On the Outside, Looking In

Have you ever felt like an outsider while meeting a group of friends? Most people have, right? Maybe you were dragged to a do with your significant other? Maybe your gym friend invited you to a party and you agreed because it was Friday night, and you didn’t want to stay in. Sometimes, these nights can end up being wonderful. You meet new people and the conversation flows. You shuffle through the place and talk to several different people, some of whom you know you want to be friends with.

But sometimes, things can go quite differently. Picture this: It’s a cold January evening. You’ve committed to going to a thing at someone’s house. You’ve been there before and know these people because you’ve met them once or twice, but you start to regret it almost as soon as you’ve agreed to go.

Maybe you had a hot shower, and your cat is curled up next to you like a perfect comma. Maybe the book you’re reading is just too good. Maybe you just want to stay in and watch TV. Memories of evenings of being stuck at lame parties float around your perfect room, with the most inviting lamplight, in dreamscape colours, as if to rewrite the many great evenings you have spent with company. So, you try to cancel. But your Take-You-There Friend (significant other, gym friend, others) insists. You simply must come. You’ve met these people before. And they’re so fun. It’ll be so chill. SUPER chill. And it’s at someone’s really beautiful apartment. What’s not to love about a great apartment full of fun people?

“It’ll be really chill, babe. Just come.”

They alternate between these soft, sad pleas and friendly aggression.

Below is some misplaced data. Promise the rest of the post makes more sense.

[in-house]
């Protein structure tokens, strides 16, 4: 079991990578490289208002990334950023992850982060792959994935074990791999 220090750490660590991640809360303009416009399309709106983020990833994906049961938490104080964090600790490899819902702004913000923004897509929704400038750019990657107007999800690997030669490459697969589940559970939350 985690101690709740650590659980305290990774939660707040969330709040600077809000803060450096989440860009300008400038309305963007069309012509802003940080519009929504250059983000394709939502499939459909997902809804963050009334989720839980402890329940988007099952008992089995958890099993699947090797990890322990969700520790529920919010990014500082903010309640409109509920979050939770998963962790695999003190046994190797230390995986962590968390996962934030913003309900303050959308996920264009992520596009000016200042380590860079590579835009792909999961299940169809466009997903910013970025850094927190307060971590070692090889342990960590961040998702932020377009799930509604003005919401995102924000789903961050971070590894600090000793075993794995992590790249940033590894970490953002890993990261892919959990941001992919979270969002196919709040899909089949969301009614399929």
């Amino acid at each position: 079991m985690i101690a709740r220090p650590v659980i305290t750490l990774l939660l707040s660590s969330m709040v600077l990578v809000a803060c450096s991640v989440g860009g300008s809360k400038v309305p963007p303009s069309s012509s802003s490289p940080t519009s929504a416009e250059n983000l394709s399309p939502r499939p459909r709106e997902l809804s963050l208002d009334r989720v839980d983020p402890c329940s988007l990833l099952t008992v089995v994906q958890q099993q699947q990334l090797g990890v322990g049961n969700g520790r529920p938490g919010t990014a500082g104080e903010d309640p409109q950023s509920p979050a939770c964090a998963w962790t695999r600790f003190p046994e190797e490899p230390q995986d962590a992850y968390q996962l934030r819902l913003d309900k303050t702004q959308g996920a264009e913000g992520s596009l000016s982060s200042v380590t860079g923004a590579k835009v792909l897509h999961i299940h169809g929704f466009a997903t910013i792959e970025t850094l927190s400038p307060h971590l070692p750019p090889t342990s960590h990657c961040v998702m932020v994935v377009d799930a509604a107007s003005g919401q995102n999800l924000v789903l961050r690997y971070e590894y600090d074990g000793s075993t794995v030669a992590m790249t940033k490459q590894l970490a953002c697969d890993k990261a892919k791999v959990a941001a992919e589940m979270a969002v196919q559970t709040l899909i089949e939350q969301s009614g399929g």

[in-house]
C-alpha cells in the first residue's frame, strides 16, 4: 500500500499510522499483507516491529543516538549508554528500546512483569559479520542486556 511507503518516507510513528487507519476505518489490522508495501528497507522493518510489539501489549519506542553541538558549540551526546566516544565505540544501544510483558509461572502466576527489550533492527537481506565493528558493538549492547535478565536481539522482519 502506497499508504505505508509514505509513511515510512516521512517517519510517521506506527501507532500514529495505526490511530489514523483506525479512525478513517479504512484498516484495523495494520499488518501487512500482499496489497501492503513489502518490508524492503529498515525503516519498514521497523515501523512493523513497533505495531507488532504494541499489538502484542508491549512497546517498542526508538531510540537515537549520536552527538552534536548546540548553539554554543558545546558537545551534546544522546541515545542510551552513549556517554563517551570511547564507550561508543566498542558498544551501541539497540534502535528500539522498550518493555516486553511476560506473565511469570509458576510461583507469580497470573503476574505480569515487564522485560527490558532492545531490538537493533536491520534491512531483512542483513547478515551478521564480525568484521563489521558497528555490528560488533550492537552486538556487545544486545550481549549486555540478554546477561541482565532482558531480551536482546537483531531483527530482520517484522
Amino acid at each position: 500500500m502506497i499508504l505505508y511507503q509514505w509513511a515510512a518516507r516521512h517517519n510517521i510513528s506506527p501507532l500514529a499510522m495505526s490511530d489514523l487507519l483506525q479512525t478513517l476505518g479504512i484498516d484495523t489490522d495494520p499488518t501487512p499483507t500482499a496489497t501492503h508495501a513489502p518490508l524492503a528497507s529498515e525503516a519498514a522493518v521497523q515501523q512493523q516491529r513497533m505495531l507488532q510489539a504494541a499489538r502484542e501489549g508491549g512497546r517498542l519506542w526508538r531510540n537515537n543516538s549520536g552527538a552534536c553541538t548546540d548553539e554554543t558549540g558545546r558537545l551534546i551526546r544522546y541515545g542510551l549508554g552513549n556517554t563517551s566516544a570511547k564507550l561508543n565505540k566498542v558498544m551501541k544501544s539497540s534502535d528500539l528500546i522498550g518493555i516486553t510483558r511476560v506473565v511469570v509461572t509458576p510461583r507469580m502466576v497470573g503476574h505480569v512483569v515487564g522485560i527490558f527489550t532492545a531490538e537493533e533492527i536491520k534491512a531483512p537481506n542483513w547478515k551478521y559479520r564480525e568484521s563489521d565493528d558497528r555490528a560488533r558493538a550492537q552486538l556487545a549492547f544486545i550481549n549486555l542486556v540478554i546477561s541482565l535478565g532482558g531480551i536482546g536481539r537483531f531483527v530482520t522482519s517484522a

“Can you please just stop being so annoying? Just f***ing come.”

You give in. This is not worth putting up a fight. Of course, it will be fun. People are nice. Friends of friends are nice. What were you refusing this for? Another night of staying in? And look at how sweet the Take-You-There Friend is being. They must really, really want you there. Even if it’s bad, at least you will have them around. So, you agree. You’re not expecting to have too good of a time. Nothing crazy like that. But it’ll be okay, you’re sure. Might even be fun.

You get there. You’re ready. You will have fun. You must. You’re already there. You left your house for this. You better have fun. You’re greeted warmly. Good start. Everyone looks happy to see you there. You meet your Take-You-There Friend. They’re so nice. They engage you almost immediately in a conversation about something only both of you know about. Good story. You both laugh. You’re a bit separated from the rest of the group at this point. You feel bad about keeping your friend from the rest of their friends. So, you suggest joining the rest of the group. You squeeze onto the couch around the coffee table, one amongst two, with two armchairs on opposite ends.